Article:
Sterling Daily Gazette from Sterling, Illinois on October 17, 1941 · Page 6
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Sterling Daily Gazette from Sterling, Illinois · Page 6

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Sterling, Illinois
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Friday, October 17, 1941
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Page 6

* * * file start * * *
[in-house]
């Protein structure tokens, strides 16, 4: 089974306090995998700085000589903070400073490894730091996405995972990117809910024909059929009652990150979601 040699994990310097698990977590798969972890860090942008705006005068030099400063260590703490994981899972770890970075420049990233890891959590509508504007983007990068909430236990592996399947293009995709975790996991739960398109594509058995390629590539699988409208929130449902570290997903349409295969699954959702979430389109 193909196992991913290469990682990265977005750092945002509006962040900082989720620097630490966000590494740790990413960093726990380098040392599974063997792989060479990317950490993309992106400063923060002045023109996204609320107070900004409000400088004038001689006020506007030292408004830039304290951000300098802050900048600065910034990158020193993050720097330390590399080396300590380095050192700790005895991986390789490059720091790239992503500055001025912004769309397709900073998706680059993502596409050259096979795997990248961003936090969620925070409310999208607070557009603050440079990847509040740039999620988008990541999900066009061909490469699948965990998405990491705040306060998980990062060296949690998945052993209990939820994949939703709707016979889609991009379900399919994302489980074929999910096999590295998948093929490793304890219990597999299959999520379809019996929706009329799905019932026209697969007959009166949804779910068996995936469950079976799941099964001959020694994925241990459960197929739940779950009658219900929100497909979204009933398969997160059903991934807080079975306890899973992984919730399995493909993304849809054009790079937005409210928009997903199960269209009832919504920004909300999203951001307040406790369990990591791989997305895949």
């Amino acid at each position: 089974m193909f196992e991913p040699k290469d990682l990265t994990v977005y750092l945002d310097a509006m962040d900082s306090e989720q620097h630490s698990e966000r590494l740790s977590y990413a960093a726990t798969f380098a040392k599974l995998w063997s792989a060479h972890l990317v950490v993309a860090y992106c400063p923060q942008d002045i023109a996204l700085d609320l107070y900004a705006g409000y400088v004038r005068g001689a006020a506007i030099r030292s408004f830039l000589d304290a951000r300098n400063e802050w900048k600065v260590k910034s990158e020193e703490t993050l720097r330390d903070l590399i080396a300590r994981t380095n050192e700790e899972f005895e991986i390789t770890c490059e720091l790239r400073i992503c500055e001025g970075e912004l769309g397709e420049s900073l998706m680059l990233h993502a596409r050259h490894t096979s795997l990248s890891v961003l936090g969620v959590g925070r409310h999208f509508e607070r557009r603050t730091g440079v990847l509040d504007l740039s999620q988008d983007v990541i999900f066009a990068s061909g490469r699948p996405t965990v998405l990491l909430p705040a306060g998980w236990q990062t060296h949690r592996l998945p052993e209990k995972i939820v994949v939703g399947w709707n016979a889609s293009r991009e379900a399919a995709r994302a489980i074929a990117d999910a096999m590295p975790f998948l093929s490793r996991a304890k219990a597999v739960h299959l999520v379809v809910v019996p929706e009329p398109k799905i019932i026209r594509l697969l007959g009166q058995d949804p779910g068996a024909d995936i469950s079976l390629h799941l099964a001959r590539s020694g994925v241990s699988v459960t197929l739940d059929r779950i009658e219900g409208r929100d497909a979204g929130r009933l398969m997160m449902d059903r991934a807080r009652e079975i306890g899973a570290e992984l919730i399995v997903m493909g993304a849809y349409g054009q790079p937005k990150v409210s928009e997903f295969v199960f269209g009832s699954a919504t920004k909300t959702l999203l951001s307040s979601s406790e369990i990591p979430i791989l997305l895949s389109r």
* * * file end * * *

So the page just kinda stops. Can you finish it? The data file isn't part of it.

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Page Sly STERLING DAILY GAZETTE. STERUNG. ILLINOIS Financial Burdens Placed on Cities by State Government New Fiscal Policies Adopted by Sterling To Meet Situation enrroBchm^nl of jtftte em'Tnmmt is bnrtRine fmnn- cifli p:ob!rm*- to municipalities, whicli. 1; continued. TV ill result In heaping a burden upon them whjch. thr limits of taxation «'»',! not per* mil them to carry. One of the latest financial infliction* upon the city, which means the taxpayers. is the minimum wntrr JBW for policemen nnd firemen, which brines an added expense and has forced the i-^uanee of $9.000 in bonds to men the bark payments since the passage of the law. Another forcrd bond issue was that to comply with the state order for the construction of the sewage disposal plant. . The state government is gradually eliminating nil rights of home rule in municipalities, placing the financial burden upon the cities without providing any method for the ever-Increasing cost of administration. With a number of measures under consideration by the , state Rovernrrwnt for further regulatory and financial impositions upon municipalities, the Sterling city council has acted to meet the situa- ' tion by adopting fiscal policies which will serve to alleviate the existing burden which must be passed on to the taxpayers. Refinance Bond l In the last two or three weeks the council has been considering a refinancing plan for several existing bond issues by spreading out the maturities over » period of years, rather than have so many of them coming due in one year. In conference with a representative of a bond house, a system has been worked out whereby a refinancing plan not only will lessen the annual burden to the taxpayers for the next five years, but also achieves a saving in interest, as rates today are much lower than when the original bond iesues were made. A* a result of the refunding in -which maturities are spread over a longer period, lessening the 'anhua levy for their . payment, a jinking fund of more than $10.000 will be created in 1942. which may be used to meet*m- further emergency which may Ht| forced upon the city as a result of state government meddling. or the payment of any part of any -of the\ Outstanding bond is" U»e pro- Meads Reformatory Federation of Rock River Leagues to Meet Here Sunday St. Paul Leaguers Will Be Hosts to ; 200 Young People Appointment of Russell W. Bollard < above» of Gary. Ind. M managing officer of the Illinois state training school for boys, near St. Charles. 111., bore the approval of Illinois' Governor Dwight H.,Green. The appointment becomes effective November 1. Bal- Jurd. 47. has been a school principal and a public welfare director. He is.a graduate of the University of Chicago. Ballard will succeed Dr. H. B. Knowles. acting managing director of the school. The «Me funding ceeds oT which ve to be uwd to pay UJM hackW* of flrerf** and potto* under tut minimum -mut »h* retuntfir ecu* per.otat in other Also Include* to the refunding or* lir.OtO boats fer. the .sewage disposal plant. With' unsettled fiscal conditions and fee uncertainty of future city financing the city of Sterling are "putting -their house in or der" ap that the intent** -of the . -taxpayer* may be" protected. Under the new financial set-up the municipality will a* able to weather any storm which providing the state government does not Inflict top much financial "punishment- on the municipality by forcing cam bond Issue*. PAMM BURDEN. TO COUNTY Attorney General George F. Bar- !^_J!wtLi*ldJpday tJMfcTMrpjn»es of ad* ministering liUnoUC new itatewide I .permanent voters' registration law f must be paid entirely out of county ; funds. In the opinion written for State's f Attorney Harold C. Jones of Douglas - county. Barrett said the appropria- $ tion must come from general county F . funds within preaent tax limitation*. f The registration act Is to be effec- r tlve at the Ittt state and congres- •i- aional elections, with registrttlon to •f begin next June in all downstate territory not now under jurisdiction of election commissions. Officers Eltcrtd by Young Men's Club at T The young men's CIUB of the T. M. C. A. at their supper meeting Thursday evening elected officers for the ensuing year. John Schueler was reelected president. The other officers chosen are: Reeve Norton, vice president; Wayne An- dreaft, secretary and treasurer. A program for November will be scheduled by the new officers. This club Bleats every Thursday evening vtth cupper in the Y. M. C. A. din- lieutenant Governor Asks Municipalities To Work on Defense City officials of Illinois were urR- ed to cooperate with State and national defense officials and defen.se council. 1 ; by Lieutenant Governor Hugh Cross at the annual convention of the Illinois Municipal league Thursday. Cross predicted that numerous small factories and shops would be closed in the coming months, due to material shortages. He said that the state defense council has been successful in promoting sub-con- tractlnK by holders of large defense contracts. The lieutenant governor was one of a number of speakers, among Whom -was City Clerk Fred 1». Jones, who talked, on "Municipal Financing." Hold Thankoffering Meeting of St. Paul Aid Group Thursday A splendid meeting was the verdict of the ladles of the -St. Paul Lutheran Ladles' Aid after the thankoffer- ing sen-ice held Thursday afternoon for the purpose of gathering the annual thankoffering boxes. A fine program had been arranged and ' luaftbeon closed the l% -~_ .;«••* Two htmdrrd v(vmi? people are f v - prrtrd at thr fail rally of thr Hock Rivrr Federation of l.uthrr I,r»R\irs of thr Atnr-rirnn I.uihrrnn rhnrch. 'o be rntrriainrri Piindfl.v hv ihe S! Paul Luther IraKVir hTf. A fmr proRrnm hs<; been arrnnprd brcin- ninR with the yrvir^ in tiir morning. This r,rr\icr •«!!! br held nt the church, witli thr remainder of Die day's prosrrnm tnkine place at the coliseum. . Thr .service at the church, bepin- nhiK nt the usual hour. 10 o'clock, will have ns its sermon theme "That Idle Word" and win be related to the theme for the day. The choir will sing the Introlt for the day and the anthem "Hymn of Youth" by Lawson-Sibelius.,A banquet will be served at noon to the visit inu leaguers, followed by the main devotional session of the day. Walter Koster Li serving as toastmaster. and Alvcra GanUert as sonR leader. At this session the theme for the day "The Abundant Life." will be developed by five speakers. The parts played in developing the abundant life by worship, dining, study, working together and fellowship, will be presented In this order by Rev. C. Gtss of Yorktown. by the local pastor, Rev. O. H. Doermann. F. Hcnkc of Ashton, Rev. W. Streag of Rock Falls, and Rev. C. Wagner of Dtxon. Musical interludes will be provided between the addresses. A brief business meeting will conclude this session. The fellowship hour will begin with supper and conclude with a- play presented by the local league. The play, "Hot Water," is a comedy replete with amusing situations and will be ably presented by the following cast: LaVerna Schulte, Ronald Koster, Arlene Schinrer, Arthur Koster, Ruth Hellener, Martin Doermann, Hlltie- garde GanUert. Paul George, and Helen Koster. Elmer Koster. Lester and Elmer Dombroski, Gladys Got- tel~~»nd -Dorothy Janssen are the stage assistants. The committee in charge of the banquet and related arrangements is headed by Helen Koster and. Helen Graeff. Stanley George, president of the local league, will give the welcoming address at the banquet Anton Young Passes Away Thursday Night At Molinc Hospital Anton W. Young. 36. passed a* fi:!Kt o'clrx-k Thursday night tn thr Molinr hospital, where he had br*ri rnnfined for the past /our months with a complication of dis- ••n*p<: He had !>«?n in poor heslth for 10 mor.th'v nir Ixxly wa-; brtniitl'.t to th* 1 Melvin f:inrral horni" Friday mornln<r. wiirre friends mfty c«.ii. Funeral ntrs will be h''Id at 9 s. m. Monday in Si. Mnry rh-irch with Rev. Fr. •loh.n Smith officiating. Interment wili lx- !jj CRivnn- crmrtrry. Mr. Yo'inR was txsrn Dec. 25. 1&04. Rt Ladd, 111 , son of Mary and Peter YO;II.K. Hr sjx-nt 12 years as a member of Co. L in the regular army at Fort Brady. Mich, and for the past six years had resided in Sterling Prior to hi* illness, he was rmp'.ovrd by thp Northwestern Steel and Wire Co. H" leaves a son Lawrence find one daughter Wanda, both of Sault Sninte Marie, Mich , and one sister. Mrs. Bertha Hartm'an o this also, also two nephews. Lots of Ducks But local Hunters Fail To Bring Them In There were hunters aplenty Thursday, but few ducks. Out or the several hundred local nimrods who took to the rivers and Bwamps for the opening of the season at sunrise Thursday morning, few lull bags were reported. There are plenty of ducka. the hunters say, but apparently the birds'have been reading the pcpers for they were decidedly wary. And. too. there Is too much water, affording them Innumerable hiding places in swamps and marshy places, ditches, etc. Another reason for the «hortage of ducks is the excellent weather In the north. Hunters s»y that It will take several days of severe weather before the birds .start migrating south. Two weeks from now there will probably be better duck hunt- Ing than at the present time: ehCaM a special duet ed by Mrs. C. Ommen and Mrs. L. Brewer who sang "Savior Sprinkle Many Nations.". Miss Edith Kcedjicks,presented an article called ''Tha Abundant Life in Service." Mrs. A. Mains spoke on the "icy ball fund- and x *ow it helped to solve the problems oftqtr missionaries' wives. Trading a letter from Mrs.. Schramm describing trie kitchen situation in India. Mrs. A. Gottel read the constitution of the Northern Illinois. Group of the Women's Missionary federation recently organized, and of which she is president. The pastor then spoke on "The Lord Hath Done Great Things" and stressed the purpose of our thankoffering, namely to express our 4oy . thanks to God that He has . done great things for others, and In using us as His worker*, has done treat things also for us. The meet- Ing was in charge of the president, Mrs. C. Goodnight. The luncheon which concluded the enjoyable gathering was served by Mrs. F. Koster and Mrs. D. McKenney. Dingier Home from Firemen's Convention Chris Dingier has returned from the 54th annual convention of the Illinois Firemen's association held this week at Blooming ton,'111'.'•'"•'He report* that MO attended the convention. It was voted to hold the next convention iri Springfield. The officers were re-elected for .he ensuing year. They are: John E. Mersch. Evanston, president; William Stoneham, Wood River, vie* president; Roy W. Alsip. Champaign, secretary: George L. Chain, Bushnell. historian, and Simon Kel- Funerol Rites Sunday 2:30 p. m. for Clyde E. McKenzie in Tompico Funeral services for Clyde C. Mc- Kenpte will be held: at 3:» p. m, Sunday at the Tama*ft» MathodUt church, Burial will be in the Tampko Memorial cemetery. \ His daughter, Mrs. Nell Glasaburri. arrived this morning in Chicago by plane from Phoenix, Aril, 3he was met at the airport by friends -and taken home. Mrs. Glassburn and husband went to Phoenix only a week ago in the Interest of his health. Philafheo Class Committees Named For Year by President Mrs Mary Davis was hostess to the Philathea class of the First Baptist church Wednesday afternoon, with Mrs. Olive Dale, class president, as her assistant-. Devotions were led by Mrs. J. sternly Hokomb,'followed by a short business meeting and White Cross sewing for {fee gtdaeton- ary society. Committees appoln^dior, the year by Mrs, Date are as follows: Ways and means, Mrs. Ethel Miller. Mrs. J. S. Holcomb. Mrs. C. E. Joiner and Mn. Bulletin New List Of Civil Service Exams A federal civil service bulletin at the post office today announces that competitive examinations of applicants for the following government positions are to be htld soon: Junior administrative procurement inspector, 12,900 a year: senior procurement inspector, $3,600; procurement inspector, $2,300; associate procurement inspector. $2,000; assistant procurement inspector. $1.MO; and junior procurement inspector, $1.620 a year. All of these Jobs are in the material division of the air corps of the war department at Detroit, Mich. Application blanks and other information may be had of Lloyd W. Miller, local civil service secretary, St*rHn» post office. . Collision at Corner Cars driven, by Robert Hlnrieh of Emerson and WUliam Hinz of this city, collided Thursday at th* intersection of Wallace street and Avenue B. There wa* considerable damage to the Hinrichs car. -r Tamer , and mem ^ , Musgrave and Mn. OoralfeMuUen. Refreshments were served tojr the hostesses while the claav laeiBlMrrs enjoyed a social period. . _ '_ . • - * ',* Sterling Teachers At Dixbn Meeting Every teacher m »t«rung, so far as known. Is today In attendance at the meeting of the Rock River division of the'Illinois Educational association at Dixon. ' TJ. R. OeVoe is seoetary of the group and H. U. Challand Is chairman of the executive committee. • ^_ ^ On College Committee Mias *etty-Arlene O*Wir*, a freshman home ecohomlca malar at MacMurray colloge, Jacksonville, 111., has been appointed a member! of the amateur night committee for the freshman class project to be given early In November. This announcement was made following the impressixe candle light service of the installation of freshman class officers in the chapel recently. She Is the daughter of Mr. and Mrs. B. A. GehrinK of this city. Sterling Man Will Chase Coyotes in Western Kansas J. C. Moomau to Have Taste of Favorite Sport Next Week <">!)>rr Hunter*; mav cp afirid with n gun. hni J C. Mcioman I* ler.vim; Mor.dny for Mnrlicir." I."(!i;r. Kan- r.av where lie will inrT-,i;K ri in MI" \ rial dav.s of genuine h:ir:tint-. and no? with a gun. either. For Mr Mootr.;ui is going to luint rtnotes with a doc. Mr. Moomnu ear.ie from thn' pait of the west whrrr co\ote and i.-uk rabbit roursinjT i-i a. major . r -[>fit. In >ears Rone by Inn greyhound rlous were matched and were taken into the field by a "slipper' 1 whose dm it was to slip the leashes on hot animals at the same instant. \V)ir a royote or rabbit was sighted, th starter gave the word and the doc slipped. The dog that raught th quarry did not always win the race instead, the dogs were given point on their ability to turn quickly speed, dodging, etc.. by a group o expert judges who followed In car or horseback. The sport has been revived in th west. A coyote is. without doubt the most deceptive animal on foil legs. When he runs he ambles alon in an encouraging sort of way, ap parently not extending himself It the least. Occasionally he glarfc* back over his shoulder with a half wltted grin, which seems to goad the average dog into a frenzy. When he docs start, he generally loaves tin dog deserted and alone. One momen he is only a few rods ahead; the ricx moment, he is half a mile away. Mr. Momau likes coyote racing. "Keys to the Kinedom" A. J. Cronin. Two of th? other? i iil hf ''His; Family" hy Bellamy i and 'Berlin Diarv ' hi-1 William TJ- Shirer. Choirf of the In trif f-Tirs t:?-f. HO* ! Book Review Series During November to Be Y. W. C. A. Feature A series of book reviews for the four Mondays in November Ls being announced by the Y. W. C. A., under the auspices of the house and education committees. Rev. James R. Uhllnger of the Rock •Palls Methodist church, who has become high* ly popular with his book reviews the past several yenra, will give them for the Y, W. C. A. again this season. For litx first book Mr. Uhllnger TEBM8 That PLEASE HALDEMAN MO i OR CO erman, jr.. Edwardaville, attorney. Dingier reports a most interest- n« convention. There was a splen- program covering all departments of fire flf httni and fire pre tn Ftnawata IT Owvrefet e«ev*, ra NfMri PMTt SSMTMAS far II-NNUMNS EWELtftt •SS Ve«UM t 4 tine. Mas* a*st« plMteftaplik Ytttecard* They*!* m «xelMlire<r a sw«»«lv* e« yomr dearway, SMSWC er a«y an»|sct ye« Haw. We f«l dlats&MisBM* cards W fclglwel «aalMy. Ye« Vg^^^ t^~A_^ ^s* g^^^a^l s^sa^ ewepf 'W..jse» pw ^a^ejpipi^^p ^p eNBnP WpwPls^nTel TBIN6S YOU NEED Prizes Offered for Model Airplanes in Contest at Airport •' :'.! r»' hr >1 n' l;-f .?:r: ;;:ir. n, ,-;•;'-(1 :.;::^ ; : .--ir^n'. . O" _'•" V J , 1 rn. I!;.- i.. «•,}'! i to a'.i brr. .• or.'!; . ': '• ;•:•• li'i ; '; u;^.-; «•; (,;;i:Kr!- :o:i. : '";< il'(\ '••> ';;<'• rrtnf ' I "I;." niofiri i>.;il:''N will \>f Vifif'!! ii'.ci (if:;C!i ar,ti not a.s to.•17'* or ti'.' 1 :uti'in! (if ir.oiif-v f-xpc:i(!''d :;i l'-;!!dniir tlienj. Cr>:):;>;ete iD'orrr,a- : tioi: van tie .-ec.iirci lioni E P. Ja- : 'ot.'V, tnaiiacer of t:i' % aii;)c:?. or' .Ii'nir.s Ha.• kt -'.I, who 7".i;i act a.s one o! thr j'idBO. ; F;j't piue will br a Ea.-olnir riio- ' tor for a model plane. Second prize I will i>r a .Mioiorie.^ plane, and t;i:r.-l j pri/r will be n .<rt of air wi-.ep;^ for | a plane. There will be numerous' other prizes. Local Salvation Army Officers to Peoria Envoy and Mr.*. C. J. Wilde of thm Sterling corps of the Salvation army .spent Thursday in Peoria where they attended the reception in honor of Colonel and Mrs. Penfold. who are retiring from the Salvation ar-: my service on account of ill health, i They report nil unusually large at-i tendance. 60od Potato Crop is Anticipated in Sterling Vicinity rr.'T'rK-.-. in the vicinity of Ster- .s r>:r a triflr better :han the av- 3C<- crop. arcnrdinR to lo-«l grow.' Th^ v>;d )5 from ISO b-.jshels •'.." r>-rr ;, P 77-,,, tnbers sre of . .-.-•ja:.'-v Rf>od quaiity for thi.s 5T:- '••:•. t;-.» average being rlean- .nr-r! »:>d with few ic for Icx:s! " -o'n t cy'. c . I)raie;>- arr unable to q-,io:e any .-'>• iir: r on 5hip|>ed-in tuber.s. it be:!,R too early for the crop in Michi- C3.:. Ma::;r. the Red River \allev ntid . nniiar localitlrs where potatoes Friday. October 17, 1941 constitute * mnjor crop, However-, advance report-, are to the effect that the <v.islity is imumiallv good and Indications are for * Wf yffrW. Three Divorce Decrees Curt D. Hathaway was granted a di'.orr? from ^ils wife, Mrs. Cora. F. Hntiiawny, by Judge I. L. Weaver in thr .Sff-rhng city court this mornins: i.ouix Cellrtti was granted «.' di'orrf from hi* wife. Mrs. Doris Crllolti. and Mrs. Ethel FriU wa.s granted a divorce from her husband, Oivillr Frit7. Help Kidneys If ytra tn9fT from Dp I*l|hu. NffTOuinm. L»f , Anklr* »r,a Tffl irorn eat. du* to non-or««it8 »nd non-«T»tf mle Kldnf jr «B<J Bltddf r tr«n- . YOU itiould try Crttn which it firing to thmiMmd». Aik roar druggist tor Cr*4ez today. Ottly If*. ©" COAL It'i low In co*l— It's wished for cleanliness! Many have found It to be Jast the coal they need. Try a ion! ... Keep Worm Thi» Winter! SUPREME n S 6 Per Ton Tax Included J. RUBIN ROCK FALLS PHONE De Anne's 3t8 Locust Street STEELING. - . ILLINOIS USE YOUR CHARGE ACCOUNT! JUST SAY:'CHARGE IT!' Take Advantage of Our Convenient Payment Plan. Pay as You Get Paid. "October Is De Anne's Month" SALE of COATS Coats With Style and Tailoring Details Generally Found in Coats Selling for Much More than 117.98. Unt rimmed Dress Coals! iJnt rimmed Sport Coatt! Untrimmed Casual Coats ! AS LITTLE AS $1.00 DOWN! —KESERVE8 YOUR COAT Ujravay—*r U» New Butt* Payneal Has) FOR TRIMMED COATS ••outiful materials trimmed with wolf, t conty or mar mink. Fitted or box typos. i Sices 9 to 17—12 to 20 and 38 to 44. Crisft, New Arrivals That Take raMMJ.1 tflVlfli • ^••^^•^^^WpswBi- ^B^ ^HPHNI WwieiBWsJ Budffet »? ft. f ORsVW! ALPACAS! TBQCA CLOTHS! PLAID*! RAYONS! WOOLS! BLACKS with WHITR <"» •' COLOR TRIMS. DREBSE8 •nriehed with ORNA- MKNT8 JBWCLS or KMBROIDXMJCB! Street and y dreuy styles. Sixes for Junsors. Missy*. Wosoen. f PLAID SKIRTS gored or swing styles, all nicely tailored. Wool flannels. waol-aod-rayoD crcpf. er asvaft tabardln*. In • * CUABANTKKD , l ™A.i.- ... .,-,..•